As of late May, the latest count in the drive to unionize Starbucks is 79 stores where the union won the election and only nine where they lost it. Now, at one of those nine locations, at Camp Road in Hamburg, NY, a regional director of the National Labor Relations Board, has recommended that Starbucks be ordered to bargain with the union, citing a blizzard of labor law violations by the company to intimidate workers at the store to vote no. Among those violations cited was the firing of pro-union workers, disciplining and spying on others, and closing stores and changing work policies where they feared the union was winning. The NLRB official, Linda Leslie, made the rare request that the company be compelled to bargain rather than simply recommending a new election. It is an indication of the extent of illegal tactics Starbucks used and the lack of confidence that it will refrain from doing it again.
The Eastern Atlantic States Regional Council of Carpenters is betting on the jobs that will be created by the transition to renewable energy. In February, they purchased a diving school near Philadelphia, where their members – carpenters, millwrights, and piledrivers – are scheduled for training to work underwater doing welding and other skills needed for the construction of offshore wind turbines. The union is anticipating the creation of millions of high-paying union jobs that will be added to the economy by the deployment of clean energy facilities to confront climate change.
Staff members of the U.S. House of Representatives are one step closer to gaining union representation after the house, on a party-line vote with Republicans voting no, approved the measure to grant them the right to unionize. The Senate does not have to approve the measure.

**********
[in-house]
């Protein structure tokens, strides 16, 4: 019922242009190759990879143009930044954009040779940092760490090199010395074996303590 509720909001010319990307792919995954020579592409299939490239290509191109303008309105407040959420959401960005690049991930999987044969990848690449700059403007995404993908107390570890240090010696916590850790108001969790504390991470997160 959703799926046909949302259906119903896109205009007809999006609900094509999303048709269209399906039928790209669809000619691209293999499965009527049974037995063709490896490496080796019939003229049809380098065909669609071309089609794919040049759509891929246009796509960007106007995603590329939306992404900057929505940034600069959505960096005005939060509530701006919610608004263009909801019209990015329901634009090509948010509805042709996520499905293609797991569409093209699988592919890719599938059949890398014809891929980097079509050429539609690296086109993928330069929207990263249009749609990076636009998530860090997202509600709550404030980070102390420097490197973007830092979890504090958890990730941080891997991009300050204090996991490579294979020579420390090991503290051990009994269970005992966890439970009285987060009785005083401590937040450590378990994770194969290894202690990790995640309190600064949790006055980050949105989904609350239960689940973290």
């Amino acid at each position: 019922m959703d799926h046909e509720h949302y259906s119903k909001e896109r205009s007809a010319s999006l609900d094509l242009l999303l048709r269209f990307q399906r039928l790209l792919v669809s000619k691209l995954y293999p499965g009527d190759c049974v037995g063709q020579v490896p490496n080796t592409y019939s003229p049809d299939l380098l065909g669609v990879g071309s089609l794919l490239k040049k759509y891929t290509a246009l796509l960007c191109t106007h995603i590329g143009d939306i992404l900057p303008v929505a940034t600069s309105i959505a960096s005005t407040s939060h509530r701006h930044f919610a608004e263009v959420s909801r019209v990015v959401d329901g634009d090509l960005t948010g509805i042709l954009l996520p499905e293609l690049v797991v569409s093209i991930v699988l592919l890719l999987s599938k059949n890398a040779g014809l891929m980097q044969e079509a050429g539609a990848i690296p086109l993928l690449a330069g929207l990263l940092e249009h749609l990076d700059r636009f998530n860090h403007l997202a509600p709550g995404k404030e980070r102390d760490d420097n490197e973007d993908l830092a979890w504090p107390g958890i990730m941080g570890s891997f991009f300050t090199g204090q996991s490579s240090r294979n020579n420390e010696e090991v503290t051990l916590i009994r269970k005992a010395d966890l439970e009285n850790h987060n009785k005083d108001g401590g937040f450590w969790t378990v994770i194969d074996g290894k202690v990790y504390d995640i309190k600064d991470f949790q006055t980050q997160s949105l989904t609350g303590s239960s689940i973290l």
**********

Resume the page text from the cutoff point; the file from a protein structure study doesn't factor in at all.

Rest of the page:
In the space of a few weeks in May, two Verizon stores in Washington state have voted “yes” to unionizing. Responding in typical fashion, Verizon is spending big on a campaign to break theunion drive rather than negotiate with the union. Central to its strategy is the firing of union activists to intimidate workers. Verizon worker Jesse Mason was the first victim – he has been active in the organizing drive of his own and two other Verizon stores in the state.
More Perfect Union, 5/12
Another piece of this all-too-familiar picture is now taking place in Virginia where workers at Target stores are trying to unionize. In Christiansburg, Virginia, they have filed an NLRB petition for a union election. The company has responded with anti-union videos at compulsory meetings on company time and are expected to use delaying and stalling tactics, as they have at other Target stores, to prevent an election.
Earlier labor actions include 5,000 nurses with an independent union at Stanford and Packard Hospitals in Palo Alto, Cal., and 8,000 nurses on a one-day strike at Sutter Health facilities in northern California.
Who Gets the Bird, 4/24
As some 1100 workers walked out on strike May 9, CNH Industrial, which operates 13 manufacturing and engineering plants in the U.S., announced that it will cut off the workers’ health insurance as of May 11. It has also hired so-called “replacement workers” who were immediately ready to go even as the strike had barely commenced. Two unions represent the striking workers at three of the company facilities, UAW Local 807 in Burlington, Iowa, and UAW Local 180 in Racine, Wisc. CNH just recorded the most profitable year in its history. A major issue is two-tier wage system that sees workers hired after 2004 making $6-$8 less than those hired before 1996, with those hired between the two years making in-between.
Who Gets the Bird, 5/8